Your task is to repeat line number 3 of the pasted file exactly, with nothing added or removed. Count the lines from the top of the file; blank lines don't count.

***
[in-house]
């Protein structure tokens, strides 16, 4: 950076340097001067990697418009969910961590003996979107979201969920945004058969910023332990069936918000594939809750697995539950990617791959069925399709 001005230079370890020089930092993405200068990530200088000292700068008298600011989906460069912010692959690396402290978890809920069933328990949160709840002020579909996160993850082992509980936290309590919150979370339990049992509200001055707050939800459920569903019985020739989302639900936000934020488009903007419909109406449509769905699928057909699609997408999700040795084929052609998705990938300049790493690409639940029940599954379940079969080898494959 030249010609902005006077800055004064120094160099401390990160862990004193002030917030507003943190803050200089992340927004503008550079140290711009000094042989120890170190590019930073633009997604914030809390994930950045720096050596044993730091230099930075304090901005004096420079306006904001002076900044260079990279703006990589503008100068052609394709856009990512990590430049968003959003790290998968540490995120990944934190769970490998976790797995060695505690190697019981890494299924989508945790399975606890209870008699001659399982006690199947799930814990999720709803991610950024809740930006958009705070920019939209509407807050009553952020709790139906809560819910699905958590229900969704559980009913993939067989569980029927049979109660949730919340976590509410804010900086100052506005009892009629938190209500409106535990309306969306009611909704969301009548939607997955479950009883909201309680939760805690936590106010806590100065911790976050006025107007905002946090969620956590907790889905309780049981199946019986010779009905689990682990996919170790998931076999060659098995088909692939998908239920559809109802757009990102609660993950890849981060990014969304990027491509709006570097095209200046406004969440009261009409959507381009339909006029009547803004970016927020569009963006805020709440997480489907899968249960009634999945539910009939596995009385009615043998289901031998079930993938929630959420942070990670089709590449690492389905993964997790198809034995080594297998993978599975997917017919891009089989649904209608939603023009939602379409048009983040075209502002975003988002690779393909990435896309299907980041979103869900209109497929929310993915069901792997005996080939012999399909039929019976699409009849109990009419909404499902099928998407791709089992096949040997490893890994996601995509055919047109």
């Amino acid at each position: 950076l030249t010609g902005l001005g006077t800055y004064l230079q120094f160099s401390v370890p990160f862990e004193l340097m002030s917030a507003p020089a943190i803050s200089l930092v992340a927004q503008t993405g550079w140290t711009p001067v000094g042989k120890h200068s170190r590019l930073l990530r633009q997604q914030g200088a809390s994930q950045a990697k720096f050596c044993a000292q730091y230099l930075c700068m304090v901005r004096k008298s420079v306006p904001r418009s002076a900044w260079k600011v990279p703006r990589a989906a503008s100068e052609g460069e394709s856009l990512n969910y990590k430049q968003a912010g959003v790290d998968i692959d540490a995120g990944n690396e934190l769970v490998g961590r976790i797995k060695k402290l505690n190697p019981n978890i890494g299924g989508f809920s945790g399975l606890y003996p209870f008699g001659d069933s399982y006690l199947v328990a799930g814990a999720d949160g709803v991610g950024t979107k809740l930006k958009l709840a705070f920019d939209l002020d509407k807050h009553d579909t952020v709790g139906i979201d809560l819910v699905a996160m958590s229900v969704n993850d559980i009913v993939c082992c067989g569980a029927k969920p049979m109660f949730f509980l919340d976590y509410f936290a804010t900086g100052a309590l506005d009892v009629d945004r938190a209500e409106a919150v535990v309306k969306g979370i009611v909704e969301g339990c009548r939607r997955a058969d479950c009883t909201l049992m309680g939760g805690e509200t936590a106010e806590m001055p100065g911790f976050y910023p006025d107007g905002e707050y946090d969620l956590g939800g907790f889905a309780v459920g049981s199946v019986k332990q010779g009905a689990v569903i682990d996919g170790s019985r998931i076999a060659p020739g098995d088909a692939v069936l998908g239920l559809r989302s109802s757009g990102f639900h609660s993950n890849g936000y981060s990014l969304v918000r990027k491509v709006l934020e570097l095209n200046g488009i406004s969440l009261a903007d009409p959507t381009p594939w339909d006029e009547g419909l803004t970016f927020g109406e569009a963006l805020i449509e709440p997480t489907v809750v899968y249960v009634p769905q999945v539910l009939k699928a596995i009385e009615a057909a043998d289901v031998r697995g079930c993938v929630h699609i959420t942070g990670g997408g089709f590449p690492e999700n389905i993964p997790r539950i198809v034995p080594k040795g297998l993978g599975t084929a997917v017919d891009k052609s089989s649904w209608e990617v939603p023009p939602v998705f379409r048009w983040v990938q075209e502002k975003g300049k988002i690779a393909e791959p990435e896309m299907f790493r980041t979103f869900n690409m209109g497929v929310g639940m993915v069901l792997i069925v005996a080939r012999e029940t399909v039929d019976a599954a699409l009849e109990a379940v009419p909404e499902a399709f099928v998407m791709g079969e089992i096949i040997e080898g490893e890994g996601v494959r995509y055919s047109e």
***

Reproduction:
């Amino acid at each position: 950076l030249t010609g902005l001005g006077t800055y004064l230079q120094f160099s401390v370890p990160f862990e004193l340097m002030s917030a507003p020089a943190i803050s200089l930092v992340a927004q503008t993405g550079w140290t711009p001067v000094g042989k120890h200068s170190r590019l930073l990530r633009q997604q914030g200088a809390s994930q950045a990697k720096f050596c044993a000292q730091y230099l930075c700068m304090v901005r004096k008298s420079v306006p904001r418009s002076a900044w260079k600011v990279p703006r990589a989906a503008s100068e052609g460069e394709s856009l990512n969910y990590k430049q968003a912010g959003v790290d998968i692959d540490a995120g990944n690396e934190l769970v490998g961590r976790i797995k060695k402290l505690n190697p019981n978890i890494g299924g989508f809920s945790g399975l606890y003996p209870f008699g001659d069933s399982y006690l199947v328990a799930g814990a999720d949160g709803v991610g950024t979107k809740l930006k958009l709840a705070f920019d939209l002020d509407k807050h009553d579909t952020v709790g139906i979201d809560l819910v699905a996160m958590s229900v969704n993850d559980i009913v993939c082992c067989g569980a029927k969920p049979m109660f949730f509980l919340d976590y509410f936290a804010t900086g100052a309590l506005d009892v009629d945004r938190a209500e409106a919150v535990v309306k969306g979370i009611v909704e969301g339990c009548r939607r997955a058969d479950c009883t909201l049992m309680g939760g805690e509200t936590a106010e806590m001055p100065g911790f976050y910023p006025d107007g905002e707050y946090d969620l956590g939800g907790f889905a309780v459920g049981s199946v019986k332990q010779g009905a689990v569903i682990d996919g170790s019985r998931i076999a060659p020739g098995d088909a692939v069936l998908g239920l559809r989302s109802s757009g990102f639900h609660s993950n890849g936000y981060s990014l969304v918000r990027k491509v709006l934020e570097l095209n200046g488009i406004s969440l009261a903007d009409p959507t381009p594939w339909d006029e009547g419909l803004t970016f927020g109406e569009a963006l805020i449509e709440p997480t489907v809750v899968y249960v009634p769905q999945v539910l009939k699928a596995i009385e009615a057909a043998d289901v031998r697995g079930c993938v929630h699609i959420t942070g990670g997408g089709f590449p690492e999700n389905i993964p997790r539950i198809v034995p080594k040795g297998l993978g599975t084929a997917v017919d891009k052609s089989s649904w209608e990617v939603p023009p939602v998705f379409r048009w983040v990938q075209e502002k975003g300049k988002i690779a393909e791959p990435e896309m299907f790493r980041t979103f869900n690409m209109g497929v929310g639940m993915v069901l792997i069925v005996a080939r012999e029940t399909v039929d019976a599954a699409l009849e109990a379940v009419p909404e499902a399709f099928v998407m791709g079969e089992i096949i040997e080898g490893e890994g996601v494959r995509y055919s047109e």